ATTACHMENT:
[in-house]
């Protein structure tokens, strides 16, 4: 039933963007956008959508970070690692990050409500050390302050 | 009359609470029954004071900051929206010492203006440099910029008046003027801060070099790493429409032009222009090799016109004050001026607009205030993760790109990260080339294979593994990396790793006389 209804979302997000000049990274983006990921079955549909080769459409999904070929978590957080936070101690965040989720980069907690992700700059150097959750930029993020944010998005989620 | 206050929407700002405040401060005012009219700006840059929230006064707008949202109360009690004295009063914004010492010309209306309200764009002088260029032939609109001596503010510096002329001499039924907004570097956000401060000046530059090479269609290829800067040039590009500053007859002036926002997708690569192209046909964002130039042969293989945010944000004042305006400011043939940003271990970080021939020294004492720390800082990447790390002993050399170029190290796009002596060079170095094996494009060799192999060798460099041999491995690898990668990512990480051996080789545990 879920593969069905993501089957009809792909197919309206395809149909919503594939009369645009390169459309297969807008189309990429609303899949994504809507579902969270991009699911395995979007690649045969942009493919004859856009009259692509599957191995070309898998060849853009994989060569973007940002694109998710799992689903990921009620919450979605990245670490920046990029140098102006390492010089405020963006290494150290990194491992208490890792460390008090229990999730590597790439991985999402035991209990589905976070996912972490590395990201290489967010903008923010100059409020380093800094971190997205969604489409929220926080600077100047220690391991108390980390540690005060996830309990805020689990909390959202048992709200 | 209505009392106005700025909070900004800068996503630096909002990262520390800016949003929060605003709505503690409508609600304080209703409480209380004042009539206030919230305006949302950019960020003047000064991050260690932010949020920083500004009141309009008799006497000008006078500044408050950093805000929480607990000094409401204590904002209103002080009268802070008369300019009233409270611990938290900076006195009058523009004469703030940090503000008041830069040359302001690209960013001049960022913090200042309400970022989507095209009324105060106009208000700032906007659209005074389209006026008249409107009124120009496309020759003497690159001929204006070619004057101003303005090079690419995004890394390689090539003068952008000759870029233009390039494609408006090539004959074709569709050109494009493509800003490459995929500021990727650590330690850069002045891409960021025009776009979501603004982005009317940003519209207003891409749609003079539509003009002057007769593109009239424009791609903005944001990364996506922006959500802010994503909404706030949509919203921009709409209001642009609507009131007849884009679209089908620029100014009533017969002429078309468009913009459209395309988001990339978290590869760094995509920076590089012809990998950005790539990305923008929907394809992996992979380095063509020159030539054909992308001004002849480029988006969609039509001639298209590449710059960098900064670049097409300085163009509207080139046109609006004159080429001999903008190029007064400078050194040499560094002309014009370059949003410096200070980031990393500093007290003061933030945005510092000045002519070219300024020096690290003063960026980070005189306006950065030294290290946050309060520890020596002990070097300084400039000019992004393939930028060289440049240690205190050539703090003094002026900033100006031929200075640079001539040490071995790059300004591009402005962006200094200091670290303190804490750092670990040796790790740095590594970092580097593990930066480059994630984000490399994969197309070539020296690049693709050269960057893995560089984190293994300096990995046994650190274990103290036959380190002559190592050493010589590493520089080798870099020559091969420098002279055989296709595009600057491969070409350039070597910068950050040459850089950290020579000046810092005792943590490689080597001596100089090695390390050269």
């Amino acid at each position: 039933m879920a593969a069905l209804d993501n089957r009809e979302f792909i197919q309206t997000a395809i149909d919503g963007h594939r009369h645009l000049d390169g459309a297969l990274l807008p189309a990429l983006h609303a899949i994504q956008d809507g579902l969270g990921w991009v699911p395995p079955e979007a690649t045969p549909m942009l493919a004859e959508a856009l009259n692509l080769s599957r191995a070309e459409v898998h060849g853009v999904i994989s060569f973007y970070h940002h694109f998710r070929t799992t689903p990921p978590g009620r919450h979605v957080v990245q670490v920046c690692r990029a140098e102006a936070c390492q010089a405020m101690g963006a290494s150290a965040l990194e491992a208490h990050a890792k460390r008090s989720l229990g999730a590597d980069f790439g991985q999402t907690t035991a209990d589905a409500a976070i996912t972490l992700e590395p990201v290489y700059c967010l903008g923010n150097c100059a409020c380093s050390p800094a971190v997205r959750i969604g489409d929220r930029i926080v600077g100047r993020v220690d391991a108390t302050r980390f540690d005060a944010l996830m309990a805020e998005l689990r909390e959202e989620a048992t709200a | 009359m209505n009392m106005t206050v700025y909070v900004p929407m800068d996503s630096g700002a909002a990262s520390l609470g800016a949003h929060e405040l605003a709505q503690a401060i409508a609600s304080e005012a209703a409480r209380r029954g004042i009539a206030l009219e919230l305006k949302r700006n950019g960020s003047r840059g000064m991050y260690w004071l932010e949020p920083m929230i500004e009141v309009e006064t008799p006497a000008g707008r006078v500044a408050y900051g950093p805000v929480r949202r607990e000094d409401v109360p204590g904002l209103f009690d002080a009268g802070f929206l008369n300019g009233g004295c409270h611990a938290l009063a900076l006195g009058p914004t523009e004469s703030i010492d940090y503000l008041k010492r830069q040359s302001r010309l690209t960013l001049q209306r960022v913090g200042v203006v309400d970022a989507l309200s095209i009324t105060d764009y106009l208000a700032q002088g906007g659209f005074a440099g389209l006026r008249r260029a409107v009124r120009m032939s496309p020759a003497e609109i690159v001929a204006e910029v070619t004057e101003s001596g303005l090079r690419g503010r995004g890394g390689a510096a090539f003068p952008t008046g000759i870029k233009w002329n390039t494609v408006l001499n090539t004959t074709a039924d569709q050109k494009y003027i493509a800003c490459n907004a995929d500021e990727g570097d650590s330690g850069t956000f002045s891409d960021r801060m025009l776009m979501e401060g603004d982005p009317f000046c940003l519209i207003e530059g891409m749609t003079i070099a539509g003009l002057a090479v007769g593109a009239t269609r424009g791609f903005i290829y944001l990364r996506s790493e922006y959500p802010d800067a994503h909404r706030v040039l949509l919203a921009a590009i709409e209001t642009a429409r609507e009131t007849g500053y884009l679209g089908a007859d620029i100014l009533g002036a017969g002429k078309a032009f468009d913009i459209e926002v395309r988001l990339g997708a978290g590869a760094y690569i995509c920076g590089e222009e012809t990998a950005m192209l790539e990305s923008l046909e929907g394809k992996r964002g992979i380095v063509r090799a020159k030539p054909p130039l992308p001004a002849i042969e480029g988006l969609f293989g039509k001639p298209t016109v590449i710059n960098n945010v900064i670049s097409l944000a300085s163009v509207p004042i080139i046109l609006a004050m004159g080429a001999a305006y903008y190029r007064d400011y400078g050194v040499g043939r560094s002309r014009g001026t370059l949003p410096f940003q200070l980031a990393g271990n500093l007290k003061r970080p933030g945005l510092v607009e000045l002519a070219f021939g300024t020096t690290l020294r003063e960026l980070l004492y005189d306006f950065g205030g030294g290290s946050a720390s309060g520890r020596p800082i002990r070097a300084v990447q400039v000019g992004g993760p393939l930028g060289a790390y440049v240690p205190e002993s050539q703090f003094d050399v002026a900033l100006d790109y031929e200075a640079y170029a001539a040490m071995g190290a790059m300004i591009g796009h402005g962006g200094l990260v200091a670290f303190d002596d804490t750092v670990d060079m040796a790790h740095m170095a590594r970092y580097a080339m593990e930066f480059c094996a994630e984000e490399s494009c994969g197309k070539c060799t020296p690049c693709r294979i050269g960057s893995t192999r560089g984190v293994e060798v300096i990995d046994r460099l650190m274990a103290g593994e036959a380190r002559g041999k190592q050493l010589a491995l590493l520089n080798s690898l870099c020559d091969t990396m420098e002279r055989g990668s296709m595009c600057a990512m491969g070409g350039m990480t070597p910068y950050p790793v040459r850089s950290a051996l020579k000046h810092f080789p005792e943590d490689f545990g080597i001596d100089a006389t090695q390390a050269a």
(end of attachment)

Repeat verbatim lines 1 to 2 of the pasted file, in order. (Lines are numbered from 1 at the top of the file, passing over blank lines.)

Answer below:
[in-house]
């Protein structure tokens, strides 16, 4: 039933963007956008959508970070690692990050409500050390302050 | 009359609470029954004071900051929206010492203006440099910029008046003027801060070099790493429409032009222009090799016109004050001026607009205030993760790109990260080339294979593994990396790793006389 209804979302997000000049990274983006990921079955549909080769459409999904070929978590957080936070101690965040989720980069907690992700700059150097959750930029993020944010998005989620 | 206050929407700002405040401060005012009219700006840059929230006064707008949202109360009690004295009063914004010492010309209306309200764009002088260029032939609109001596503010510096002329001499039924907004570097956000401060000046530059090479269609290829800067040039590009500053007859002036926002997708690569192209046909964002130039042969293989945010944000004042305006400011043939940003271990970080021939020294004492720390800082990447790390002993050399170029190290796009002596060079170095094996494009060799192999060798460099041999491995690898990668990512990480051996080789545990 879920593969069905993501089957009809792909197919309206395809149909919503594939009369645009390169459309297969807008189309990429609303899949994504809507579902969270991009699911395995979007690649045969942009493919004859856009009259692509599957191995070309898998060849853009994989060569973007940002694109998710799992689903990921009620919450979605990245670490920046990029140098102006390492010089405020963006290494150290990194491992208490890792460390008090229990999730590597790439991985999402035991209990589905976070996912972490590395990201290489967010903008923010100059409020380093800094971190997205969604489409929220926080600077100047220690391991108390980390540690005060996830309990805020689990909390959202048992709200 | 209505009392106005700025909070900004800068996503630096909002990262520390800016949003929060605003709505503690409508609600304080209703409480209380004042009539206030919230305006949302950019960020003047000064991050260690932010949020920083500004009141309009008799006497000008006078500044408050950093805000929480607990000094409401204590904002209103002080009268802070008369300019009233409270611990938290900076006195009058523009004469703030940090503000008041830069040359302001690209960013001049960022913090200042309400970022989507095209009324105060106009208000700032906007659209005074389209006026008249409107009124120009496309020759003497690159001929204006070619004057101003303005090079690419995004890394390689090539003068952008000759870029233009390039494609408006090539004959074709569709050109494009493509800003490459995929500021990727650590330690850069002045891409960021025009776009979501603004982005009317940003519209207003891409749609003079539509003009002057007769593109009239424009791609903005944001990364996506922006959500802010994503909404706030949509919203921009709409209001642009609507009131007849884009679209089908620029100014009533017969002429078309468009913009459209395309988001990339978290590869760094995509920076590089012809990998950005790539990305923008929907394809992996992979380095063509020159030539054909992308001004002849480029988006969609039509001639298209590449710059960098900064670049097409300085163009509207080139046109609006004159080429001999903008190029007064400078050194040499560094002309014009370059949003410096200070980031990393500093007290003061933030945005510092000045002519070219300024020096690290003063960026980070005189306006950065030294290290946050309060520890020596002990070097300084400039000019992004393939930028060289440049240690205190050539703090003094002026900033100006031929200075640079001539040490071995790059300004591009402005962006200094200091670290303190804490750092670990040796790790740095590594970092580097593990930066480059994630984000490399994969197309070539020296690049693709050269960057893995560089984190293994300096990995046994650190274990103290036959380190002559190592050493010589590493520089080798870099020559091969420098002279055989296709595009600057491969070409350039070597910068950050040459850089950290020579000046810092005792943590490689080597001596100089090695390390050269």